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The stark minimalism of Macbeth, the Scottish Play (Macbeth, a Peça Escocesa) does not affect the quality of its performance; on the contrary, it helps to accentuate the eeriness and other-worldly quality of the play while channeling the attention of the audience towards the characters. The weird sisters’ choreographed movements help in their delivery of their words and add unity to their uncanny presence. The modern ambience created by the moveable metal towers is punctuated by the sound of drums and gongs. The actors’ dark costumes contrast with Lady Macbeth’s sensuous characterization in a low cut white dress. The sexual energy between Macbeth and Lady Macbeth is manifest through their body language and underlines their solid partnership. Breaking the frame of the fourth wall, the play integrates backstage and stage, deliberately blurring the boundaries between theatre and life. All thirteen actors are kept on the stage during the whole performance. Director Regina Galdino explores the theme of ambition which permeates Shakespeare’s play and implies that Macbeth’s death will bring no end to the the topsy-turvy values inherent in the weird sisters’ language. The added appearance of one of the weird sisters in the last scene suggests that Malcolm’s kingship will be as vulnerable as his father’s and as corrupt as Macbeth’s.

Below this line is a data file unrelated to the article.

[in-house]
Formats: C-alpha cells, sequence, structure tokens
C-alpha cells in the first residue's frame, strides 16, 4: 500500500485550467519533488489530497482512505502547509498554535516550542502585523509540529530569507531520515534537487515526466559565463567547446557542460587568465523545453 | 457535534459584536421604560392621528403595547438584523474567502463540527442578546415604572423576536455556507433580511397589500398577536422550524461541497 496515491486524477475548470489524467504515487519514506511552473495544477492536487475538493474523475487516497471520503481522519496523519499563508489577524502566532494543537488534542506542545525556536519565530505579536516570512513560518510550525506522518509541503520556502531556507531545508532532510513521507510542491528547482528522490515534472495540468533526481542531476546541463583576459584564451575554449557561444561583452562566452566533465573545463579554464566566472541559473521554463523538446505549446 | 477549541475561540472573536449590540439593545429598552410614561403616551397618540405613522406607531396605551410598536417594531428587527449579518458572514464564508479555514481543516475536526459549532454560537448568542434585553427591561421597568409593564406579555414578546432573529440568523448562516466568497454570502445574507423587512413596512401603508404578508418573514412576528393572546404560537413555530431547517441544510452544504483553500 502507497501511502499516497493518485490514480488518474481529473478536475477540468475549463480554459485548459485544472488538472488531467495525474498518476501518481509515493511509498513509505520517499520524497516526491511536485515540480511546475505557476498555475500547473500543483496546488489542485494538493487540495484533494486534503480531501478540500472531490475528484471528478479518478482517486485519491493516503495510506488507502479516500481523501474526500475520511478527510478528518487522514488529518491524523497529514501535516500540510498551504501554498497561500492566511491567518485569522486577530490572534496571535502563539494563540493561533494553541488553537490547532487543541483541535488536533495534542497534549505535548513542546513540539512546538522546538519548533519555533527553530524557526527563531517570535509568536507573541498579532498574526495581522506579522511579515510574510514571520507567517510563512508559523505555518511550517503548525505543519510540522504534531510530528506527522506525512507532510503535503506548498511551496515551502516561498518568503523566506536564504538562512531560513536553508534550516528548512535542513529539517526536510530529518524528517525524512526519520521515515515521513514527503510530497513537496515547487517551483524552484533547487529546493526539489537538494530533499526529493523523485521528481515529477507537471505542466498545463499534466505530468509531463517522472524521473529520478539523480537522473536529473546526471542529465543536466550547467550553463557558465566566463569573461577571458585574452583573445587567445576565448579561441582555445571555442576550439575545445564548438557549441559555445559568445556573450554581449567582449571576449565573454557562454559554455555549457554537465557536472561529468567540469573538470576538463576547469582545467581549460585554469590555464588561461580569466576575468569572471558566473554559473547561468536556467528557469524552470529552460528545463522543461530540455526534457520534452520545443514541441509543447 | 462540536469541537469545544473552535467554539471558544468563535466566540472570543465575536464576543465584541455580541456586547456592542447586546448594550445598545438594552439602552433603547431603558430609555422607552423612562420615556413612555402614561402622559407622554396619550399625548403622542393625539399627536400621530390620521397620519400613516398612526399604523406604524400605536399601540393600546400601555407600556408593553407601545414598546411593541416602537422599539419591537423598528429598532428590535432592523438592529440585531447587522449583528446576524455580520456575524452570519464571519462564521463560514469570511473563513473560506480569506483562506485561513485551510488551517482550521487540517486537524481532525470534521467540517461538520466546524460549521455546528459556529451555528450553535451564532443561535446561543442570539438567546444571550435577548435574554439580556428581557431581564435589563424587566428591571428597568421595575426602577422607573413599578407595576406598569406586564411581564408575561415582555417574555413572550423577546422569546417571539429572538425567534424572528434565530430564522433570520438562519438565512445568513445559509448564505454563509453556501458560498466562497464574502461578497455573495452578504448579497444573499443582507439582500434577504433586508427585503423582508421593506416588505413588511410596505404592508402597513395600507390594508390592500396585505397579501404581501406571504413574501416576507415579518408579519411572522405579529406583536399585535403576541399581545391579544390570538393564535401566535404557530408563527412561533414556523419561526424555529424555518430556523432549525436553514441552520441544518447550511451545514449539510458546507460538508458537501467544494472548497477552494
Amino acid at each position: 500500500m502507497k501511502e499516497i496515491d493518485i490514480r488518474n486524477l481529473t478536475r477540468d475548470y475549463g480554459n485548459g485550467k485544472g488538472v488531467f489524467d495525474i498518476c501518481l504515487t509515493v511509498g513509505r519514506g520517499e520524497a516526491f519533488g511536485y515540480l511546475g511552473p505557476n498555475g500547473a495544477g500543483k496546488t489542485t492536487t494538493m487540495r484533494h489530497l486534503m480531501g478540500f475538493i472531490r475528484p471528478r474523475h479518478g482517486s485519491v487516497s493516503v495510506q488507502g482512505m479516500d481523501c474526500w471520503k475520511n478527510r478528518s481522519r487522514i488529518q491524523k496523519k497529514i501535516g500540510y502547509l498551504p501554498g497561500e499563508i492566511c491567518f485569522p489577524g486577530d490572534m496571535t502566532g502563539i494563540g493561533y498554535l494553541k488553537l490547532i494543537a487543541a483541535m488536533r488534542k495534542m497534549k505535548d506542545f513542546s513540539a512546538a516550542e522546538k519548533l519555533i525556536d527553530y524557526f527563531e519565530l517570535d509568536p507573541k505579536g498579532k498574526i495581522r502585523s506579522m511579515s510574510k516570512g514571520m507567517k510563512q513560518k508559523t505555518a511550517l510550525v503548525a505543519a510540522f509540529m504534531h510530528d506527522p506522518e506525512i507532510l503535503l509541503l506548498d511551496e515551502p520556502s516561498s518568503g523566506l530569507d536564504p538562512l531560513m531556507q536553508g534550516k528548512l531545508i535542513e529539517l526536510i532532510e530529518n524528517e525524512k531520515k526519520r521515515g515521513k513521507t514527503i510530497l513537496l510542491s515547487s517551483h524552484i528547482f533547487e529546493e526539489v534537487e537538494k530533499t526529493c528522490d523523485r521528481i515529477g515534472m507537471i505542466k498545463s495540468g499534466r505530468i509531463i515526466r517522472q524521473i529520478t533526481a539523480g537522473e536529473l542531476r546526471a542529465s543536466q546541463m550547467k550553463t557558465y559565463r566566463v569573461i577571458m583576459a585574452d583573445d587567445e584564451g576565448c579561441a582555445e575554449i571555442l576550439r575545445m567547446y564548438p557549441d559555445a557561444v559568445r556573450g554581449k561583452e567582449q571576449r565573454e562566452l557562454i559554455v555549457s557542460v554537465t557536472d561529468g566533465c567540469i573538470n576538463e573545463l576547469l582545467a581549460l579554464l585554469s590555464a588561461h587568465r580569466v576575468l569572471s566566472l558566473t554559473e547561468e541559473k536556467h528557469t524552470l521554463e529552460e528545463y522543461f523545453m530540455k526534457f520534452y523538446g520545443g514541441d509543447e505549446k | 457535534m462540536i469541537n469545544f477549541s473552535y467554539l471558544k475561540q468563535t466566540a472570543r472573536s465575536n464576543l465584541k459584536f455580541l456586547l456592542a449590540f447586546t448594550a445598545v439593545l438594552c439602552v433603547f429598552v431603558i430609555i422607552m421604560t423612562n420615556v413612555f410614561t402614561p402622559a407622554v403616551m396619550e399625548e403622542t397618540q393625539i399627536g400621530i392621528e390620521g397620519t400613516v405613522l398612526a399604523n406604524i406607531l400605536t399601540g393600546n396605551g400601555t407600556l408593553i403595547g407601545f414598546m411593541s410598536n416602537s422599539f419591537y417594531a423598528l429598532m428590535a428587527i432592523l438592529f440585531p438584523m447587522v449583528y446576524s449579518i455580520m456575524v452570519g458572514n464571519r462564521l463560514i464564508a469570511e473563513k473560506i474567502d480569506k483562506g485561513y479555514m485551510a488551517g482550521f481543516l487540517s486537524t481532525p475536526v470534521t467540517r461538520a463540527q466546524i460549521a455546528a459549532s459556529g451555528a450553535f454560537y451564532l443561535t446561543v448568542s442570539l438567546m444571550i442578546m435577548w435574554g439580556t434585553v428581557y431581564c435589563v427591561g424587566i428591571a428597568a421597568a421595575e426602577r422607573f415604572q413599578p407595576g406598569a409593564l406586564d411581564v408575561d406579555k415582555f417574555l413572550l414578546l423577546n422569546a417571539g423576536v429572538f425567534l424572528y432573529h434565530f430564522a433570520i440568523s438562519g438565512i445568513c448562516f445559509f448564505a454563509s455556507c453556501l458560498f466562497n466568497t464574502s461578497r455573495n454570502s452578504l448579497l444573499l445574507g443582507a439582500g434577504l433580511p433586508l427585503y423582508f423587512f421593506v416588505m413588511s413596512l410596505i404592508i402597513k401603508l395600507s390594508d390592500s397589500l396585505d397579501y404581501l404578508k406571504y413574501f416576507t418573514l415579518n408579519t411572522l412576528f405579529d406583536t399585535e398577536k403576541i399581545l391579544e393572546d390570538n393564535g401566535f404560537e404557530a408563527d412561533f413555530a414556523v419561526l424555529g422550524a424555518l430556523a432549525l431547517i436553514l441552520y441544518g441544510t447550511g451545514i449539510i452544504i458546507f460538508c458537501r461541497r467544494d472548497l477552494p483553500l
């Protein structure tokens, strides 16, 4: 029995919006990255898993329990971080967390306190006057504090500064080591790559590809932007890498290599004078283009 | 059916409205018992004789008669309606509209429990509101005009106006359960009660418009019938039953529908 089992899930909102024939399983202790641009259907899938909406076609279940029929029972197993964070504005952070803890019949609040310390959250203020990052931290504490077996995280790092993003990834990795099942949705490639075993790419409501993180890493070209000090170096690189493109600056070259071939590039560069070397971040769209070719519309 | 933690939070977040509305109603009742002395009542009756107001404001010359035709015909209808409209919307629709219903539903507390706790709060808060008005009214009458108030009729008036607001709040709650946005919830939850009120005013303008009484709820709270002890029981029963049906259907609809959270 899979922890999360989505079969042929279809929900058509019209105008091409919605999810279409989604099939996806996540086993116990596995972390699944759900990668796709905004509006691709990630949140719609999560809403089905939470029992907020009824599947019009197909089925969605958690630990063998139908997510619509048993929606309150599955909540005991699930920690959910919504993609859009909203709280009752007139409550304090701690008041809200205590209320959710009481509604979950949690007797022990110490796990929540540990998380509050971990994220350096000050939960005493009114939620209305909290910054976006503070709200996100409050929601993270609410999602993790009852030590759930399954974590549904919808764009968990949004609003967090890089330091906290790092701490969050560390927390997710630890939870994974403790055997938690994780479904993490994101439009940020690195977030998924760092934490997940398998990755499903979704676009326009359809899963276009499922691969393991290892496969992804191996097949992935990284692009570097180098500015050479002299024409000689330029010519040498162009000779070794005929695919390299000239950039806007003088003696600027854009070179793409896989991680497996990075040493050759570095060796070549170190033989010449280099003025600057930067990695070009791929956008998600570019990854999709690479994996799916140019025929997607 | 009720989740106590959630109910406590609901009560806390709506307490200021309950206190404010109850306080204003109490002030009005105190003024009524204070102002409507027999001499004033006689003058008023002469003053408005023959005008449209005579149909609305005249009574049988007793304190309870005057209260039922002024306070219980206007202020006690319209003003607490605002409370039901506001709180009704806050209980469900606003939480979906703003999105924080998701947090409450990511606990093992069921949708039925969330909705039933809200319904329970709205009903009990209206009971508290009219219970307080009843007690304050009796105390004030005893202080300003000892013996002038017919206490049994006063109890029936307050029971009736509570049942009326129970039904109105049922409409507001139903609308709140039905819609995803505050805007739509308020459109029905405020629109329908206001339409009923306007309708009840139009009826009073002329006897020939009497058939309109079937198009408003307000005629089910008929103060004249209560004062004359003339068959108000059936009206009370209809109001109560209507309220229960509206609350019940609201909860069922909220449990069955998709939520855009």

Director: Regina Galdino.
Production: Alexandre Brazil
Translation and adaptation: Marcos Daud
Director: Regina Galdino
Cast: Evandro Soldatelli, Renata Zhaneta, Imara Reis, Jorge Cerruti, Heitor Goldflus, Ariel Moshe, Carlos Evelyn, David Rock, Marco Aurélio Campos, Luciana Ramanzini, Silmara Deon, Marcelo Pacífico e Gira de Oliveira
Setting and Lighting: Kleber Montanheiro
Costumes: Olintho Malaquias
Soundtrack: Aline Meyer
Dance, Fighting and Body Expression: Wilson Aguiar